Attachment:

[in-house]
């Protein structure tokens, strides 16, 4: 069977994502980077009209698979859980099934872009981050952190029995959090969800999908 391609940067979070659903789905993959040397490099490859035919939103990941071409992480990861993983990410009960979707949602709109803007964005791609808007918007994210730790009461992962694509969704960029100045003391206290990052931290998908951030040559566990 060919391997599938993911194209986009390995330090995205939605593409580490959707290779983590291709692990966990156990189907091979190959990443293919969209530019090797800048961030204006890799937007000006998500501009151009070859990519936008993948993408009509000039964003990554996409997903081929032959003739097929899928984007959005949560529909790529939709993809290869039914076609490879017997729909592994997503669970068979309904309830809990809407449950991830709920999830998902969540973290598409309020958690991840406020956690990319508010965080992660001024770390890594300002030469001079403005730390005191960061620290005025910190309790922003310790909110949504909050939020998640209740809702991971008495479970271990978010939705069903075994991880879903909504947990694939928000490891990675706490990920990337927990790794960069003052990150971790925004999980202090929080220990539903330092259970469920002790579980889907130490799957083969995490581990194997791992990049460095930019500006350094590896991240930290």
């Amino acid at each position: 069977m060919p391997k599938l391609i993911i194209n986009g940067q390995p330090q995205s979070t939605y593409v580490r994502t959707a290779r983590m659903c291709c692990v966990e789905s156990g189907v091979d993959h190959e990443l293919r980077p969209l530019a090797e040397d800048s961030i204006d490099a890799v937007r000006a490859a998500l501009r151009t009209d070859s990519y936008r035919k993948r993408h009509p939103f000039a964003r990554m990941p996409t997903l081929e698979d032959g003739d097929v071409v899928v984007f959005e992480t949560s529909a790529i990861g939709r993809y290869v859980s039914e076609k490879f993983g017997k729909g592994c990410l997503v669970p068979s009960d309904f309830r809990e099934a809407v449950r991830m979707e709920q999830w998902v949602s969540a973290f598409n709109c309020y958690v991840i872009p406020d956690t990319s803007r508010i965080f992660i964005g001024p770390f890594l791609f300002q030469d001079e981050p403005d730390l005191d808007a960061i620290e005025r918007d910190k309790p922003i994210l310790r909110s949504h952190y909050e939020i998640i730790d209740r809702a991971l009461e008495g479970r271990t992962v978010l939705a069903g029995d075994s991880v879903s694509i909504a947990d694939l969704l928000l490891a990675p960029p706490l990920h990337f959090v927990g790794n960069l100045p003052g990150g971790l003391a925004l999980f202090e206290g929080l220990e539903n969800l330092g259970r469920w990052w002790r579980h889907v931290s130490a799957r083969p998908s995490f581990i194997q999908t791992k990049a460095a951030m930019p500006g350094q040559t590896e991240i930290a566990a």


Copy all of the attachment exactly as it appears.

[in-house]
């Protein structure tokens, strides 16, 4: 069977994502980077009209698979859980099934872009981050952190029995959090969800999908 391609940067979070659903789905993959040397490099490859035919939103990941071409992480990861993983990410009960979707949602709109803007964005791609808007918007994210730790009461992962694509969704960029100045003391206290990052931290998908951030040559566990 060919391997599938993911194209986009390995330090995205939605593409580490959707290779983590291709692990966990156990189907091979190959990443293919969209530019090797800048961030204006890799937007000006998500501009151009070859990519936008993948993408009509000039964003990554996409997903081929032959003739097929899928984007959005949560529909790529939709993809290869039914076609490879017997729909592994997503669970068979309904309830809990809407449950991830709920999830998902969540973290598409309020958690991840406020956690990319508010965080992660001024770390890594300002030469001079403005730390005191960061620290005025910190309790922003310790909110949504909050939020998640209740809702991971008495479970271990978010939705069903075994991880879903909504947990694939928000490891990675706490990920990337927990790794960069003052990150971790925004999980202090929080220990539903330092259970469920002790579980889907130490799957083969995490581990194997791992990049460095930019500006350094590896991240930290």
């Amino acid at each position: 069977m060919p391997k599938l391609i993911i194209n986009g940067q390995p330090q995205s979070t939605y593409v580490r994502t959707a290779r983590m659903c291709c692990v966990e789905s156990g189907v091979d993959h190959e990443l293919r980077p969209l530019a090797e040397d800048s961030i204006d490099a890799v937007r000006a490859a998500l501009r151009t009209d070859s990519y936008r035919k993948r993408h009509p939103f000039a964003r990554m990941p996409t997903l081929e698979d032959g003739d097929v071409v899928v984007f959005e992480t949560s529909a790529i990861g939709r993809y290869v859980s039914e076609k490879f993983g017997k729909g592994c990410l997503v669970p068979s009960d309904f309830r809990e099934a809407v449950r991830m979707e709920q999830w998902v949602s969540a973290f598409n709109c309020y958690v991840i872009p406020d956690t990319s803007r508010i965080f992660i964005g001024p770390f890594l791609f300002q030469d001079e981050p403005d730390l005191d808007a960061i620290e005025r918007d910190k309790p922003i994210l310790r909110s949504h952190y909050e939020i998640i730790d209740r809702a991971l009461e008495g479970r271990t992962v978010l939705a069903g029995d075994s991880v879903s694509i909504a947990d694939l969704l928000l490891a990675p960029p706490l990920h990337f959090v927990g790794n960069l100045p003052g990150g971790l003391a925004l999980f202090e206290g929080l220990e539903n969800l330092g259970r469920w990052w002790r579980h889907v931290s130490a799957r083969p998908s995490f581990i194997q999908t791992k990049a460095a951030m930019p500006g350094q040559t590896e991240i930290a566990a």